The Canadian Women’s Hockey team is in some trouble after they celebrated their gold medal over the US in an overwhelmingly normal manner: drinks and cigars. Shamed by the press and the IOC, Canada’s coach issued an apology this morning. The public display of elation – and its coverage – hasn’t tempered the increased popularity of the sport, though, as hockey (both men’s and women’s) has been an anchor for the Vancouver games, in ratings and ticket revenue.
Hockey in Vancouver
Even before the Opening Ceremonies, tickets to many of the marquee events were sold out, making traffic at fan-to-fan sites skyrocket as the Olympics marketplace hit fever pitch. It cost $1,400 to see Shaun White’s epic run at the men’s half-pipe championships last week. And rink-side tickets for Sunday’s men’s championship hockey game are going for $3,250 – more than this year’s Super Bowl tickets. What’s even more impressive when speaking of the men’s gold medal game, is that tickets are selling at record highs (more than 300% above face value) even before the two teams have been determined.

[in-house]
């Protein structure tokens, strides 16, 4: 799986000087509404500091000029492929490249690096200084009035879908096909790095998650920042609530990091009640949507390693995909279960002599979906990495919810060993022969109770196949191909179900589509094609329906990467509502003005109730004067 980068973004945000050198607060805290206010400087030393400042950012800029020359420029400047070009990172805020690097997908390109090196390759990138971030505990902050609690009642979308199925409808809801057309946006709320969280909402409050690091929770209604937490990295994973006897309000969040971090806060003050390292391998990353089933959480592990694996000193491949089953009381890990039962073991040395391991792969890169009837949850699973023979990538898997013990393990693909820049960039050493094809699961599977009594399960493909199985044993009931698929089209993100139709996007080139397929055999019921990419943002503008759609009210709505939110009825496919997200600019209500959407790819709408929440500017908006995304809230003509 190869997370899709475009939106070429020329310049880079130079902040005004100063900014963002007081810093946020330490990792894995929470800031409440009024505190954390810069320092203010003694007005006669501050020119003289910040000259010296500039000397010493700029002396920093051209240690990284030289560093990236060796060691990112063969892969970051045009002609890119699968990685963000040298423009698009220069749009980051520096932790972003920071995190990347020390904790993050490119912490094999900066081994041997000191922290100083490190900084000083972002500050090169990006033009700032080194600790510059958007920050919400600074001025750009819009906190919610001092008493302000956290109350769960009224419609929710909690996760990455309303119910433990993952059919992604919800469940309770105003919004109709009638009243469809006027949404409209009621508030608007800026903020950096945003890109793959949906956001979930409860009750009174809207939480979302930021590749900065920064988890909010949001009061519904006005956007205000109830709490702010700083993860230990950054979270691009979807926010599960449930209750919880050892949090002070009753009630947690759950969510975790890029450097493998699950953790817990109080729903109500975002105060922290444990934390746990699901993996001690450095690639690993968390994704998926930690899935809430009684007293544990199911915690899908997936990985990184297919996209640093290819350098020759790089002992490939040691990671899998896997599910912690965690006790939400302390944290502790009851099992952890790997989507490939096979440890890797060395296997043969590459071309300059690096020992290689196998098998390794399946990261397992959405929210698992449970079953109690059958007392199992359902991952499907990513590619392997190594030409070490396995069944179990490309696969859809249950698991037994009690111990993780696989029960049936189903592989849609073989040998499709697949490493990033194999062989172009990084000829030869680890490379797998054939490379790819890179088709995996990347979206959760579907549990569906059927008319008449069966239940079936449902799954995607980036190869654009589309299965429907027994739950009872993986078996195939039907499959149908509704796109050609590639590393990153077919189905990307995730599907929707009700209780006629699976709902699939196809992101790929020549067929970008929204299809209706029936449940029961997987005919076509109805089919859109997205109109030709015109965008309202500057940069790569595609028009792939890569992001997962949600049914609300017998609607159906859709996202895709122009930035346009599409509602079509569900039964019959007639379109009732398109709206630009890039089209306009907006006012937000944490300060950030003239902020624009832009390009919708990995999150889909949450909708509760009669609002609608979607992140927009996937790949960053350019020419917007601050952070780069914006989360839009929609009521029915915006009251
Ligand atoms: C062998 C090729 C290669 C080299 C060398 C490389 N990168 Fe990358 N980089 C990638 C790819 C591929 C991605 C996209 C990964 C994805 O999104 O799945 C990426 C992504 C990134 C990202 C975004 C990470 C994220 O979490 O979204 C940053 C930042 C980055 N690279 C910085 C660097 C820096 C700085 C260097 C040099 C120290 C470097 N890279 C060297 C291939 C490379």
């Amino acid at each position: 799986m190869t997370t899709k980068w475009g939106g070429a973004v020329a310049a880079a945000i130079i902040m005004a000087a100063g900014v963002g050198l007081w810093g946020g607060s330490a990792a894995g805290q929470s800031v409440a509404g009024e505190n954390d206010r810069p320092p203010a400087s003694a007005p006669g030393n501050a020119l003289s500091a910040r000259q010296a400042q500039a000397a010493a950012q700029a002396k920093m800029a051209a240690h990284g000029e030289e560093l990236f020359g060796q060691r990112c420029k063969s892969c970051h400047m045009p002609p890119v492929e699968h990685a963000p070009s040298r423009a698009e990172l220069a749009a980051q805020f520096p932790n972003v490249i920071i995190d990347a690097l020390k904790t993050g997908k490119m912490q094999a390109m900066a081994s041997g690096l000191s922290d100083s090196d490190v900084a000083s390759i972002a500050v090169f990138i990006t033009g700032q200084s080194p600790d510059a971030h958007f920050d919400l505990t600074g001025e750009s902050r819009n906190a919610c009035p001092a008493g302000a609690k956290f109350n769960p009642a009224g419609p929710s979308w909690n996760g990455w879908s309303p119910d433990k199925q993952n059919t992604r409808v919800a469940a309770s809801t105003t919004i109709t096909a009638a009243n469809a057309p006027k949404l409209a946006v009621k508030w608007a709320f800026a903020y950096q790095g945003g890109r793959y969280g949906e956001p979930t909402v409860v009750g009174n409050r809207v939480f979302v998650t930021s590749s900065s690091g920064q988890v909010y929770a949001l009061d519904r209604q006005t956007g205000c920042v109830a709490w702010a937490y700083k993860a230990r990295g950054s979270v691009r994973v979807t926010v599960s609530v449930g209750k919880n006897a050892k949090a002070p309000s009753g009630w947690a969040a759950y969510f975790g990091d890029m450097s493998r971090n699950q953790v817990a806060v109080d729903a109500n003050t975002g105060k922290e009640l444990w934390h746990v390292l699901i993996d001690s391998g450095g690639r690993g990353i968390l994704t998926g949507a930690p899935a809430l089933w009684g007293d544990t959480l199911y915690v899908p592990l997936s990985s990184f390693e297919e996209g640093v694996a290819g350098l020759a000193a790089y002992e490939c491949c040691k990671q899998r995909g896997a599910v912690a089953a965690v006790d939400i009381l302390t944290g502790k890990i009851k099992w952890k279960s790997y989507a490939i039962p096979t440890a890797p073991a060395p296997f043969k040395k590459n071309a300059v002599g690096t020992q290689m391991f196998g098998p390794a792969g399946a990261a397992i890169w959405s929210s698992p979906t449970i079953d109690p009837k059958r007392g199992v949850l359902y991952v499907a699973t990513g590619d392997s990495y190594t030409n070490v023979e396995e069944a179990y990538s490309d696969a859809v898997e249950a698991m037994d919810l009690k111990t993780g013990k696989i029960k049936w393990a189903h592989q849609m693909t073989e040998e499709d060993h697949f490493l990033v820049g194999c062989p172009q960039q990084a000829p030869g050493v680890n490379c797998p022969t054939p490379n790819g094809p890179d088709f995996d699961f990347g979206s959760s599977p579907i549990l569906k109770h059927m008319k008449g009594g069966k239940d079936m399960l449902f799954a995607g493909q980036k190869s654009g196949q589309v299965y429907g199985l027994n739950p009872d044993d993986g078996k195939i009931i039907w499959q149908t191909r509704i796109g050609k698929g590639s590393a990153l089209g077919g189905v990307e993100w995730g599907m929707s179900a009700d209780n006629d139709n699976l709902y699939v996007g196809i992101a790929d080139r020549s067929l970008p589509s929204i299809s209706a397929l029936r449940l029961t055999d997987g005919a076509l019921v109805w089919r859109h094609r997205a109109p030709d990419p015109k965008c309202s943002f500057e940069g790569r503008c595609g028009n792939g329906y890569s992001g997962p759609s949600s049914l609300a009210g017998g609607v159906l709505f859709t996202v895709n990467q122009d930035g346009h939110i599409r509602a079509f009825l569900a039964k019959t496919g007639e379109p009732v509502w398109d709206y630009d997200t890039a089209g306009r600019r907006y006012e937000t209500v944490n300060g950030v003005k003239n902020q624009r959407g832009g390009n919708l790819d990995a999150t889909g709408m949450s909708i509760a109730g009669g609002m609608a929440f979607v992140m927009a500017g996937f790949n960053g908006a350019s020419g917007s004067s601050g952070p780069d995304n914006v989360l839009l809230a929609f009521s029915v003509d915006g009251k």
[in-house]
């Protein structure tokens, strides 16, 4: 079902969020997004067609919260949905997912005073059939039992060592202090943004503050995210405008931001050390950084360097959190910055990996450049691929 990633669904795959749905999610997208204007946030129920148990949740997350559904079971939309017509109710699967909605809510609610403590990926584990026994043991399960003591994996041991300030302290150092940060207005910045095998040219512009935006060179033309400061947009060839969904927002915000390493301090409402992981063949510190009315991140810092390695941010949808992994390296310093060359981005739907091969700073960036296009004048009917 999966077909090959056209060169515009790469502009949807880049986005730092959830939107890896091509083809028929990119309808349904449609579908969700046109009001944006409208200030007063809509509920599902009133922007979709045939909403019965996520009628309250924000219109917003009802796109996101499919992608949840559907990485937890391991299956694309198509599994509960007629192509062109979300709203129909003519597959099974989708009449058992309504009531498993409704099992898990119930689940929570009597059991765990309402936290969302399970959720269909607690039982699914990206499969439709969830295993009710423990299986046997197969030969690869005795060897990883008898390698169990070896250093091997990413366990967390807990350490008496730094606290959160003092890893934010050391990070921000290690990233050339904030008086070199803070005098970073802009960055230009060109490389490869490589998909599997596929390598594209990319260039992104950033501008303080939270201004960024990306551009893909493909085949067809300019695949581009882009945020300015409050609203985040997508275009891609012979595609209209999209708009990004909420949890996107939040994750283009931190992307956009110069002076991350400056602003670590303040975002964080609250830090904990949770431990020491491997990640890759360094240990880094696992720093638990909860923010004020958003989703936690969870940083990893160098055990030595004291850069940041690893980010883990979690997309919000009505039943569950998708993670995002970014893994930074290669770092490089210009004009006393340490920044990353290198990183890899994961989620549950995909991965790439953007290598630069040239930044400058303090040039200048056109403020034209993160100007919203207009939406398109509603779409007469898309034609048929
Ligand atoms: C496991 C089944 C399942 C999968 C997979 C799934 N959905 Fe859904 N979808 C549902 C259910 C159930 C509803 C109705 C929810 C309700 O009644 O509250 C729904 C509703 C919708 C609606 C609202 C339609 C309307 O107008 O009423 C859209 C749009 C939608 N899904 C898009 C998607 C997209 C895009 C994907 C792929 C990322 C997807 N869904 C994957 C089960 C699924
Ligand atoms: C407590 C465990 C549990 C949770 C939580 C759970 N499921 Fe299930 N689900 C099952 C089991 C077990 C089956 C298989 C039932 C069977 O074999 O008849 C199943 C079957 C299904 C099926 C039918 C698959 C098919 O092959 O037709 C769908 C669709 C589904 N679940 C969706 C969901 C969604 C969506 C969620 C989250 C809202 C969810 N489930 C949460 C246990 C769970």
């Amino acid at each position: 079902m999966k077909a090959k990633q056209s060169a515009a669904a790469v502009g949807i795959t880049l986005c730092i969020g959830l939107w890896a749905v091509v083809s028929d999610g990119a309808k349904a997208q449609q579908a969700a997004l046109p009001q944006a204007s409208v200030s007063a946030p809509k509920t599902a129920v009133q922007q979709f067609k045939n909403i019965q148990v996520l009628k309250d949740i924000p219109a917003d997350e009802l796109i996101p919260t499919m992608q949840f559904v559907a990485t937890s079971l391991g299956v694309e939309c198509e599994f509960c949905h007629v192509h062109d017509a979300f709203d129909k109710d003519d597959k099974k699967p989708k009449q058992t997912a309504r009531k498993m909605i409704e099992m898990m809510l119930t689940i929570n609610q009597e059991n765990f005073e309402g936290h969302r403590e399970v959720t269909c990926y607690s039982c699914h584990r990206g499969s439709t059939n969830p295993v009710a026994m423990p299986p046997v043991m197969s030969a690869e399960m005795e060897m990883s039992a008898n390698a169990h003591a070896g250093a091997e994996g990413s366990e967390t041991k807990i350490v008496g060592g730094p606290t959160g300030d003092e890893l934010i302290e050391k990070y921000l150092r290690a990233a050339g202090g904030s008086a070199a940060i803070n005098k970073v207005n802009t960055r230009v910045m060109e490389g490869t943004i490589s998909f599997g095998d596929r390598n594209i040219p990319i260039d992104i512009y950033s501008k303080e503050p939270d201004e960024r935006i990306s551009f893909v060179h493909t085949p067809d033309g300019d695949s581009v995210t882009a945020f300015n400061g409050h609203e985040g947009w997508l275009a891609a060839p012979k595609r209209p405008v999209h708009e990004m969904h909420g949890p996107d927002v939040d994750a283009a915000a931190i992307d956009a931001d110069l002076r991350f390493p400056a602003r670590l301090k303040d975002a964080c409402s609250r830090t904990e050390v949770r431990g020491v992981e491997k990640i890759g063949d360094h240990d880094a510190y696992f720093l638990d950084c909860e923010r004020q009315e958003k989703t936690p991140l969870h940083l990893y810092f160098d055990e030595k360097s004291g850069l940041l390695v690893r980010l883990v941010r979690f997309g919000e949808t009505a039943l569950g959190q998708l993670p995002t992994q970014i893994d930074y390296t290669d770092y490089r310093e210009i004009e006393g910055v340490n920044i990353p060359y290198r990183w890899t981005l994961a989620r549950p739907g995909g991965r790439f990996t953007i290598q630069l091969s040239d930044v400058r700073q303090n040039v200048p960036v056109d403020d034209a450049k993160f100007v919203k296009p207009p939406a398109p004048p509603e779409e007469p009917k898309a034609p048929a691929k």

Last Olympics For NHL Players
This year marks the last time that NHL players will be allowed to compete in the Olympic games. The NHL, though a proponent of this decision, is still hopeful that it can capitalize on the hype after the national players return to their professional teams. In recent years, the NHL has suffered some growing pains on the heels of its widespread expansion. Investors would love to see hockey’s popularity explode throughout America, land of the world’s most affluent sports enthusiasts. With many franchises on the verge of bankruptcy, a breakthrough might lead to increased club values and provide a jolt to merchandising and licensing revenues.
A New National Rivalry
Although the implications for professional hockey are yet to be clarified, one thing is certain after the Canadian women won the gold: this rivalry has become an Olympic lynchpin. In the country that invented the sport, the exhilaration that has poured over into this morning had little to do with the champagne and beers. Along with the male match-ups, women’s hockey has become one of the main attractions at the Winter Olympics, and the players have endeared themselves to fans, not in spite but because of their equal parts hard work and glee.